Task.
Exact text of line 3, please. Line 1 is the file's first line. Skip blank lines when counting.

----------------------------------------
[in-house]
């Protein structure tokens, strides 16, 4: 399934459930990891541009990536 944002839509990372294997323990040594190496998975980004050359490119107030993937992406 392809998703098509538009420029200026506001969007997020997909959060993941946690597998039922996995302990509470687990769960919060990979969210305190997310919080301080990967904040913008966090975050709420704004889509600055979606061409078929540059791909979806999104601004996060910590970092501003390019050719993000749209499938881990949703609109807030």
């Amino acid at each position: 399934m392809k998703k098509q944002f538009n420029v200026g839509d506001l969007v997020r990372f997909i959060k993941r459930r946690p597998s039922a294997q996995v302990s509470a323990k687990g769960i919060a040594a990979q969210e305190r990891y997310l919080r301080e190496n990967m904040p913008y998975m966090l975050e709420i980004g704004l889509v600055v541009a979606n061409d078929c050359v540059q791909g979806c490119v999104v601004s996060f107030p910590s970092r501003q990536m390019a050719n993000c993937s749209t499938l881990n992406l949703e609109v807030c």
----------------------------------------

């Amino acid at each position: 399934m392809k998703k098509q944002f538009n420029v200026g839509d506001l969007v997020r990372f997909i959060k993941r459930r946690p597998s039922a294997q996995v302990s509470a323990k687990g769960i919060a040594a990979q969210e305190r990891y997310l919080r301080e190496n990967m904040p913008y998975m966090l975050e709420i980004g704004l889509v600055v541009a979606n061409d078929c050359v540059q791909g979806c490119v999104v601004s996060f107030p910590s970092r501003q990536m390019a050719n993000c993937s749209t499938l881990n992406l949703e609109v807030c």